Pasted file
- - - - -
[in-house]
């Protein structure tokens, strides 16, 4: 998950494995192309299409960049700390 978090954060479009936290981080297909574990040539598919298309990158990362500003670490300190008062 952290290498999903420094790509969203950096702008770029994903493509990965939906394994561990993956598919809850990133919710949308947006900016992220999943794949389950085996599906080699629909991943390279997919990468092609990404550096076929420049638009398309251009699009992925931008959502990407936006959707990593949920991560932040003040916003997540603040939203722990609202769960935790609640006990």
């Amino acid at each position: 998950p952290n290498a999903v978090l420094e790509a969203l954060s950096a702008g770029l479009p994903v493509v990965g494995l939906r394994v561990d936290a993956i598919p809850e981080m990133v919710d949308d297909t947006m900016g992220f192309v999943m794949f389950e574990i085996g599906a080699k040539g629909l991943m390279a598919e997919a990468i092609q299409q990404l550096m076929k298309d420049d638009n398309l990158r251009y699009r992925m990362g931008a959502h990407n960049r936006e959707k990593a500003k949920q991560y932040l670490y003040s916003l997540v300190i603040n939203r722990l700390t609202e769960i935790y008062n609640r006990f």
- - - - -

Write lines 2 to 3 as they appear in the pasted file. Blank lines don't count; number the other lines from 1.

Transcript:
């Protein structure tokens, strides 16, 4: 998950494995192309299409960049700390 978090954060479009936290981080297909574990040539598919298309990158990362500003670490300190008062 952290290498999903420094790509969203950096702008770029994903493509990965939906394994561990993956598919809850990133919710949308947006900016992220999943794949389950085996599906080699629909991943390279997919990468092609990404550096076929420049638009398309251009699009992925931008959502990407936006959707990593949920991560932040003040916003997540603040939203722990609202769960935790609640006990």
């Amino acid at each position: 998950p952290n290498a999903v978090l420094e790509a969203l954060s950096a702008g770029l479009p994903v493509v990965g494995l939906r394994v561990d936290a993956i598919p809850e981080m990133v919710d949308d297909t947006m900016g992220f192309v999943m794949f389950e574990i085996g599906a080699k040539g629909l991943m390279a598919e997919a990468i092609q299409q990404l550096m076929k298309d420049d638009n398309l990158r251009y699009r992925m990362g931008a959502h990407n960049r936006e959707k990593a500003k949920q991560y932040l670490y003040s916003l997540v300190i603040n939203r722990l700390t609202e769960i935790y008062n609640r006990f």